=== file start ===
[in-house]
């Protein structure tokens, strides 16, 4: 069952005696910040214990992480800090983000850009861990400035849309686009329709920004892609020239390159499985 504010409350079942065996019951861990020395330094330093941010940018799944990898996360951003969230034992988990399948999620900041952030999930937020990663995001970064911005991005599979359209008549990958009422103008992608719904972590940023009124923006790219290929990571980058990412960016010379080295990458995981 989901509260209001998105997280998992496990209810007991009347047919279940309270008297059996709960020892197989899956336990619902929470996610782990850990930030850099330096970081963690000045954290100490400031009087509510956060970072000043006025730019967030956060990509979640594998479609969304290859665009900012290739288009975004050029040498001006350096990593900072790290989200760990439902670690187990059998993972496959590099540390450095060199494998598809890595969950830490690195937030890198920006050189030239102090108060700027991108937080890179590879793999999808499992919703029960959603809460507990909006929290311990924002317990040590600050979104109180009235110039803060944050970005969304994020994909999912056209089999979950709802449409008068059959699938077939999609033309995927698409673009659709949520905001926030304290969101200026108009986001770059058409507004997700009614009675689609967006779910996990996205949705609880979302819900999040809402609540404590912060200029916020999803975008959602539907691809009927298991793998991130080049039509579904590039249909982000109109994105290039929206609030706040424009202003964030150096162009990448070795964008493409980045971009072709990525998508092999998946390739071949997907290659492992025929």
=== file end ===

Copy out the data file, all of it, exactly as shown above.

[in-house]
């Protein structure tokens, strides 16, 4: 069952005696910040214990992480800090983000850009861990400035849309686009329709920004892609020239390159499985 504010409350079942065996019951861990020395330094330093941010940018799944990898996360951003969230034992988990399948999620900041952030999930937020990663995001970064911005991005599979359209008549990958009422103008992608719904972590940023009124923006790219290929990571980058990412960016010379080295990458995981 989901509260209001998105997280998992496990209810007991009347047919279940309270008297059996709960020892197989899956336990619902929470996610782990850990930030850099330096970081963690000045954290100490400031009087509510956060970072000043006025730019967030956060990509979640594998479609969304290859665009900012290739288009975004050029040498001006350096990593900072790290989200760990439902670690187990059998993972496959590099540390450095060199494998598809890595969950830490690195937030890198920006050189030239102090108060700027991108937080890179590879793999999808499992919703029960959603809460507990909006929290311990924002317990040590600050979104109180009235110039803060944050970005969304994020994909999912056209089999979950709802449409008068059959699938077939999609033309995927698409673009659709949520905001926030304290969101200026108009986001770059058409507004997700009614009675689609967006779910996990996205949705609880979302819900999040809402609540404590912060200029916020999803975008959602539907691809009927298991793998991130080049039509579904590039249909982000109109994105290039929206609030706040424009202003964030150096162009990448070795964008493409980045971009072709990525998508092999998946390739071949997907290659492992025929």